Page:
For example, Senator Rob Portman of Ohio said in his own statement, “I do not believe that additional witnesses are needed. I have said consistently for the past four months, since the Zelensky transcript was first released, that I believe that some of the president’s actions in this case—including asking a foreign country to investigate a potential political opponent and the delay of aid to Ukraine—were wrong and inappropriate.”

Let’s not overstate the courage on display, though. Senator Ben Sasse of Nebraska told reporters, “Let me be clear: Lamar speaks for lots and lots of us”—but didn’t answer when asked directly whether he thinks Trump acted inappropriately. But even Senator Marco Rubio of Florida, who will be nobody’s pick for an updated edition of Profiles in Courage, acknowledged that “just because actions meet a standard of impeachment does not mean it is in the best interest of the country to remove a president from office.”

These equivocal statements may be infuriating to anyone who has spent any time over the past week or two watching the Senate trial or reviewing the evidence. They are an attempt to protect against future embarrassment. As new revelations from former National Security Adviser John Bolton’s book emerged today, ceding the facts to Democrats could be an attempt to inoculate against more damaging information in the future.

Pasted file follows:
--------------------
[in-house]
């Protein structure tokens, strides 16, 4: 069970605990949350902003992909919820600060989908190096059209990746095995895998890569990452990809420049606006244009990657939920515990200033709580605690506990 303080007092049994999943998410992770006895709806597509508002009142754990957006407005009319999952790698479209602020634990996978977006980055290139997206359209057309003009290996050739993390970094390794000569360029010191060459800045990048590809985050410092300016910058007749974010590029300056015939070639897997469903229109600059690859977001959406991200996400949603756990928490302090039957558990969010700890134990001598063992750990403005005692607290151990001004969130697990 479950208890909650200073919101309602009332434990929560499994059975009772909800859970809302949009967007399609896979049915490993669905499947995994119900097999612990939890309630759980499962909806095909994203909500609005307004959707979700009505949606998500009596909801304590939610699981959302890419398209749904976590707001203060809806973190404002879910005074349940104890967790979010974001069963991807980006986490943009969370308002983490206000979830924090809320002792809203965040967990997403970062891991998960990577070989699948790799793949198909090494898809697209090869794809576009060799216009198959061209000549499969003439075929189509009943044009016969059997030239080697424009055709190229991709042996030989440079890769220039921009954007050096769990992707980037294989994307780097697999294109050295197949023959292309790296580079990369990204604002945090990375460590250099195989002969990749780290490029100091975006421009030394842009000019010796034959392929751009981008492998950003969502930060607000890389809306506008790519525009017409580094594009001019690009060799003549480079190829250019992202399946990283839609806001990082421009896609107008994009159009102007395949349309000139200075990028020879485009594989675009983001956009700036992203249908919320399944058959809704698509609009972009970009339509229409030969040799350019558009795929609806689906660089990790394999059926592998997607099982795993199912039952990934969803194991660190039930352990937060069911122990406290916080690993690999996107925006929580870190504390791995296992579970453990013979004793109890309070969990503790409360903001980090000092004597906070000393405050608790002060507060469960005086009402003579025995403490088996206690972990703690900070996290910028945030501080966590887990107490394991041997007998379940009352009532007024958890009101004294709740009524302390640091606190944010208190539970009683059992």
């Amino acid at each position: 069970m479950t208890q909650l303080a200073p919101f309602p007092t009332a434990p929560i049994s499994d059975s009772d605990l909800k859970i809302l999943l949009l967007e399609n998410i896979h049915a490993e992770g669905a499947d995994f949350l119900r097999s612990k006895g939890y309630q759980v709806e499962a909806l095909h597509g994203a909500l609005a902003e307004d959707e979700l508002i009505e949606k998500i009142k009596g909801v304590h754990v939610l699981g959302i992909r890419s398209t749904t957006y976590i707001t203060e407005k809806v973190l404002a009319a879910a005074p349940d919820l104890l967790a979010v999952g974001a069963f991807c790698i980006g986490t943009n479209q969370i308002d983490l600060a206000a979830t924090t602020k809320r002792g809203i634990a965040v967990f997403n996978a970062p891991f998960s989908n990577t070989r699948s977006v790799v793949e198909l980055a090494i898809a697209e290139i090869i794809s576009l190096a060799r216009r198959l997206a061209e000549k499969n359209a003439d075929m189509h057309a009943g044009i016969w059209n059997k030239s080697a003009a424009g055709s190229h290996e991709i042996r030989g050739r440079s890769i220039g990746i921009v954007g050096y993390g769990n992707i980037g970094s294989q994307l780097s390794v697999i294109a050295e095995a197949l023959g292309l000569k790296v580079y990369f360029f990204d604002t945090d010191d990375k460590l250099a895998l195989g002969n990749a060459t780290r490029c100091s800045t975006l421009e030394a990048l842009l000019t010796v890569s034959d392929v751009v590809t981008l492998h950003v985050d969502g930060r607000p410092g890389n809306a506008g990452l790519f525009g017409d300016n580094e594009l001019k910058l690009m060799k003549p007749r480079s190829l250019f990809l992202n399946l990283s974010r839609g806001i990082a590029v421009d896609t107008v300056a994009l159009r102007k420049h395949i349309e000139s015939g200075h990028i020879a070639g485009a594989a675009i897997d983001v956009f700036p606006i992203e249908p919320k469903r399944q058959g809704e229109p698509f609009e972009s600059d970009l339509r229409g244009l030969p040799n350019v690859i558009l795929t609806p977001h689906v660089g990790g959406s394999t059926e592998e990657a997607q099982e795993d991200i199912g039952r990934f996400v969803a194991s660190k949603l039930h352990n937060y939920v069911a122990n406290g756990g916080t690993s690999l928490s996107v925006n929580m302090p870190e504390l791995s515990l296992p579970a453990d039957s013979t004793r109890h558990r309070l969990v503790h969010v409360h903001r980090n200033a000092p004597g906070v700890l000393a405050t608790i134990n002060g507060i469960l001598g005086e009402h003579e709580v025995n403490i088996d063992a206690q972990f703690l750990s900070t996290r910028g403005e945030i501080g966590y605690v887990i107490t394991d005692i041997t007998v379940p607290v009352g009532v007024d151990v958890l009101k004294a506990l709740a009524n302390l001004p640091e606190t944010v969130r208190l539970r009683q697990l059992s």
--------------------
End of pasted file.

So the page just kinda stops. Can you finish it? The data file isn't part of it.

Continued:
But again, Republicans were never going to convict Trump and remove him from office, no matter what they learned from John Bolton or anyone else. As I wrote this morning, the Republican Party has already concluded that politics is paramount, and decided to cast its lot with the president, rather than against him.

Democratic managers have argued throughout the trial that impeachment is not merely about Trump’s behavior toward Ukraine in the past, but also about the future: It is about whether Trump will feel that he has license to coerce foreign interference in the 2020 election if he gets off (spoiler: he already does), and about future presidents. If that is true, it’s far better for Republicans to acquit Trump while chastising him than to acquit him while supporting the White House talking point that his behavior was perfect.

Then again, precedents never seem to hold much sway over Trump. The president is probably more likely to lash out at Republican senators making these tentative statements than he is to take the statements as a warning to moderate his behavior going forward. The lesson for Trump is that even when senators think his behavior is egregious, they’ll punt and say it’s up to voters to decide.

This makes it hard to believe that the scolding from Alexander and his acolytes will matter a great deal, but it’s also hard to believe that anyone expected more. Alexander is not the hero that the impeachment process needed, nor perhaps even the one it deserved. But he is as close as anyone was going to get.